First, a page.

I couldn't agree more with Ms Maria Loh Mun Foong ("Tougher to instil respect now"; Thursday).
I was brought up by traditional parents who believed in the adage "children should be seen and not heard". Hence, quiet obedience and respect for elders were the order of the day; talking back to parents was taboo.
When people of my age became parents, many of us, being better educated and more exposed to modern culture, decided to embrace new parenting methods. We encouraged our children to be vocal, not cognisant of their inability to know the limits.
During my national service stint some 30 years ago, a fair number of the instructors were lowly educated and boorish, but we endured the verbal and physical abuse they dished out.
In contrast, the slightest mishandling today will invite complaints from parents.
In the past, we were caned by school teachers and principals for mistakes and bad behaviour.
Now that teachers are no longer allowed to dish out corporal punishment, students are generally brazen, rowdy, disobedient and disrespectful. So the adage, "spare the rod and spoil the child", is true.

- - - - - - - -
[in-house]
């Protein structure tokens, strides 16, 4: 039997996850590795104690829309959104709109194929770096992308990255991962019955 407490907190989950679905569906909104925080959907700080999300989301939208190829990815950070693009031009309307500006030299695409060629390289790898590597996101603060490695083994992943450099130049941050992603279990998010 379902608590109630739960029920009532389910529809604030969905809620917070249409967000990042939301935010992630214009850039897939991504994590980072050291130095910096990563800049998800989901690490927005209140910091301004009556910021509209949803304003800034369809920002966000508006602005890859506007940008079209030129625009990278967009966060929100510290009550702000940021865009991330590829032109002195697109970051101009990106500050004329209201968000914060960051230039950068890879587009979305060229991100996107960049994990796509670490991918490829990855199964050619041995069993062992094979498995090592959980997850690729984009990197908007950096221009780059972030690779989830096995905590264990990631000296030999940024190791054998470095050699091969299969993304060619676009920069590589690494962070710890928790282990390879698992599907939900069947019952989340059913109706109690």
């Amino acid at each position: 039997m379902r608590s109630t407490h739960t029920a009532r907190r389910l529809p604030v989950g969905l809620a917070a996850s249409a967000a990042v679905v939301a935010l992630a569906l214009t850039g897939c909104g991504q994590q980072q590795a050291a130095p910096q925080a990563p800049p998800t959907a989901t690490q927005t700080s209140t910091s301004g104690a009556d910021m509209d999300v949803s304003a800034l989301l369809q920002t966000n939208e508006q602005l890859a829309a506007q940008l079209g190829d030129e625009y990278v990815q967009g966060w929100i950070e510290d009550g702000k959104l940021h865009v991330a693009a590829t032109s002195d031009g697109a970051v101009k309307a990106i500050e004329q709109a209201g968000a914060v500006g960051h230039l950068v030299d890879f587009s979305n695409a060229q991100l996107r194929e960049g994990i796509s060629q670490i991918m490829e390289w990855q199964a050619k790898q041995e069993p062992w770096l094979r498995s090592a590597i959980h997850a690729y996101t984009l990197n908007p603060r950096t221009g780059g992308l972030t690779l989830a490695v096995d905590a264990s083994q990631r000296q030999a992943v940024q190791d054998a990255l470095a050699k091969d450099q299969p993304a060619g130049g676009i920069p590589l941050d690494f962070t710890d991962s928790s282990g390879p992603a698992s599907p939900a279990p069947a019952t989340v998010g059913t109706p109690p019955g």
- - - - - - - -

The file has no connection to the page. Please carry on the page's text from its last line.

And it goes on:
My friend's daughter, who teaches in a popular school where a student is habitually late, had the unenviable task of highlighting this to the child's mother. Instead of apologising and giving the assurance that things would change, the mother blamed the school for starting class so early.
So if we do some soul-searching, we, as parents, are to blame for our children's lack of respect. We have confused loving them with spoiling them. We dote on them but forget to teach them to discern right from wrong. And these traits, when entrenched, are difficult to eradicate.
Is there hope for the future? There is, if young parents today recognise the need to change and adopt parenting methods that reinforce it.
Lawrence Loh Kiah Muan
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